Short-term rentals in Atlantic City face new regulations
- Jan 26, 2021 | Jennifer Sokolowsky
Short-term rental hosts in Atlantic City, New Jersey, have new rules to follow after the City Council passed two laws regulating vacation rentals.
Under the new regulations now in effect, vacation rental operators must obtain short-term rental licenses that require a $150 application fee and an inspection. Annual licensing fees cost $1,000 for properties with a maximum occupancy of six people, $1,500 for rentals that can accommodate between seven and 11 people, and $1,800 for rentals that can house 12 to 16 people.
Only property owners may apply for a short-term rental permit. Applicants must identify the person in charge of the property, and that person must be available 24 hours a day, seven days a week and respond within one hour to any issues. Applicants must also be up to date on property tax payments and utility charges and must have short-term rental liability insurance coverage of at least $500,000.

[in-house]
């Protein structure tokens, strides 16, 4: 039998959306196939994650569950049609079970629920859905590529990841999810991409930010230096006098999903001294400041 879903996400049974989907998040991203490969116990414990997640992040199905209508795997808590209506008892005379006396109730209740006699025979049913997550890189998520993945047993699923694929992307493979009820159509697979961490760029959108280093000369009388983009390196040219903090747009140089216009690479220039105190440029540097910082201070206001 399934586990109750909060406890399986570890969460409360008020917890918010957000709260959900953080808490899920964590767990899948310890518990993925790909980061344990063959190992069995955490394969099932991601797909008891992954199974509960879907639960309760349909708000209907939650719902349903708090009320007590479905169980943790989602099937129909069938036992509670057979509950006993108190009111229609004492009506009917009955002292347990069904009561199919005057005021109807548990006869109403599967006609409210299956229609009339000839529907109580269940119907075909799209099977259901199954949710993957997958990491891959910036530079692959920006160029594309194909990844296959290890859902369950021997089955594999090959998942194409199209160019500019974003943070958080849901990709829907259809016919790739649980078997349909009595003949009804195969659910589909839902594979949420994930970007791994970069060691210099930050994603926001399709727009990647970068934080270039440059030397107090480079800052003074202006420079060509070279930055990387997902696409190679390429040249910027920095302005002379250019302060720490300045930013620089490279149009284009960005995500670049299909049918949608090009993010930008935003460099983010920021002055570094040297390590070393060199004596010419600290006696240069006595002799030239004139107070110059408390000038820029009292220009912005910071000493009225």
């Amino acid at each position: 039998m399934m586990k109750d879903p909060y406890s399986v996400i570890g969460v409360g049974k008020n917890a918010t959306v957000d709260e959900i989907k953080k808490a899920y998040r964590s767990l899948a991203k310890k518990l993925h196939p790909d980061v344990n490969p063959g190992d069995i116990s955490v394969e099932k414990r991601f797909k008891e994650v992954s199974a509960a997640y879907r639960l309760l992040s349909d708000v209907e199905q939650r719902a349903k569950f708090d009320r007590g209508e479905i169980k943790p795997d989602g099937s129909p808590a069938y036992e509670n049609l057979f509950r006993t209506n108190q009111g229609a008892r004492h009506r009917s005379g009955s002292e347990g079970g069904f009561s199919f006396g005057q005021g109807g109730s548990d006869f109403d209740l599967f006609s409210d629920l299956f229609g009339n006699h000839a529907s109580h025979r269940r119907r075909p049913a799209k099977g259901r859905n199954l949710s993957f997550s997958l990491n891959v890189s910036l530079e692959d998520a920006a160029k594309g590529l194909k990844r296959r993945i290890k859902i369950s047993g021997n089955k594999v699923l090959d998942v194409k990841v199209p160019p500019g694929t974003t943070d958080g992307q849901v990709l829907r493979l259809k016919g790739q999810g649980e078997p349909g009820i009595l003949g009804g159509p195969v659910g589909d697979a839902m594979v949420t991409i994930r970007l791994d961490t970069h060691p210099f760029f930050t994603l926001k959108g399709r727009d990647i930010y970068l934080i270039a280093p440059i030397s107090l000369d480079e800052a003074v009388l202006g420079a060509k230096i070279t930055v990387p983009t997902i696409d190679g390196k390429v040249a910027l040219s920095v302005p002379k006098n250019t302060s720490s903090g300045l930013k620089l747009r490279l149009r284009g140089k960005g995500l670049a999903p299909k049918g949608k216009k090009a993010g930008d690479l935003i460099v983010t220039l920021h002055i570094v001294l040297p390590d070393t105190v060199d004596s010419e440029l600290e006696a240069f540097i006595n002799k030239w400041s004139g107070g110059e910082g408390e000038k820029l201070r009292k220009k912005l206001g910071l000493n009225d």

The laws also set out rules for parking, occupancy limits, and prohibiting guests under age 21 from renting vacation properties. Condominium properties must have approval from their associations to offer short-term rentals.
Under the new rules, short-term rentals in the Chelsea neighborhood may only operate in the area between Annapolis, Jackson, Albany, and Raleigh avenues. Hosts in Chelsea with a valid certificate of occupancy issued in 2020 can operate this year, but no new permits will be issued for Chelsea operators in 2021.
Short-term rental operators who violate the proposed ordinance can face fines of up to $2,000 per day. The city is launching an online portal this week for vacation rental operators.
Short-term rental hosts in Atlantic City who use short-term rental platforms for their listings are subject to state sales tax and occupancy fees. New Jersey short-term rental hosts are required to register with state tax authorities and collect these taxes from their guests. Airbnb and Vrbo collect state occupancy taxes and fees from guests on behalf of their hosts in Atlantic City.
Jersey City has also cracked down on short-term rentals. In 2019, voters defeated a referendum that would have overturned the city’s strict vacation rental law. Jersey City’s law bans vacation rentals in buildings with more than four units and limits short-term rentals to 60 days per year when the owner is not on-site.